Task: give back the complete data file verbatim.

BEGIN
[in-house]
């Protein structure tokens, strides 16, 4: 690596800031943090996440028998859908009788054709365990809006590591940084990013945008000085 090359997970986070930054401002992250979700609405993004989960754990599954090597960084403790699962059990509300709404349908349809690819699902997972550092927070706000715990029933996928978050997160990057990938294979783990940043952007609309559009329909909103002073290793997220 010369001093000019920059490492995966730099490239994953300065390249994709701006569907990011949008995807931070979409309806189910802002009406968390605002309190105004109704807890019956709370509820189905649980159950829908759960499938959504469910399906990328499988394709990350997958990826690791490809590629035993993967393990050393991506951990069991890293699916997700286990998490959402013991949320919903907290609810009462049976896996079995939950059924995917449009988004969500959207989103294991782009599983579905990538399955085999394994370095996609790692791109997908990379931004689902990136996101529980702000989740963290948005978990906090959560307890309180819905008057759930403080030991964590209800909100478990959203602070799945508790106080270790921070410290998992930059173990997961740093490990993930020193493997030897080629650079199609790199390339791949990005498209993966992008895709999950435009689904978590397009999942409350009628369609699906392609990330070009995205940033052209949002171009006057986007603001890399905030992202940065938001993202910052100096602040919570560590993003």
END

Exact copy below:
[in-house]
């Protein structure tokens, strides 16, 4: 690596800031943090996440028998859908009788054709365990809006590591940084990013945008000085 090359997970986070930054401002992250979700609405993004989960754990599954090597960084403790699962059990509300709404349908349809690819699902997972550092927070706000715990029933996928978050997160990057990938294979783990940043952007609309559009329909909103002073290793997220 010369001093000019920059490492995966730099490239994953300065390249994709701006569907990011949008995807931070979409309806189910802002009406968390605002309190105004109704807890019956709370509820189905649980159950829908759960499938959504469910399906990328499988394709990350997958990826690791490809590629035993993967393990050393991506951990069991890293699916997700286990998490959402013991949320919903907290609810009462049976896996079995939950059924995917449009988004969500959207989103294991782009599983579905990538399955085999394994370095996609790692791109997908990379931004689902990136996101529980702000989740963290948005978990906090959560307890309180819905008057759930403080030991964590209800909100478990959203602070799945508790106080270790921070410290998992930059173990997961740093490990993930020193493997030897080629650079199609790199390339791949990005498209993966992008895709999950435009689904978590397009999942409350009628369609699906392609990330070009995205940033052209949002171009006057986007603001890399905030992202940065938001993202910052100096602040919570560590993003």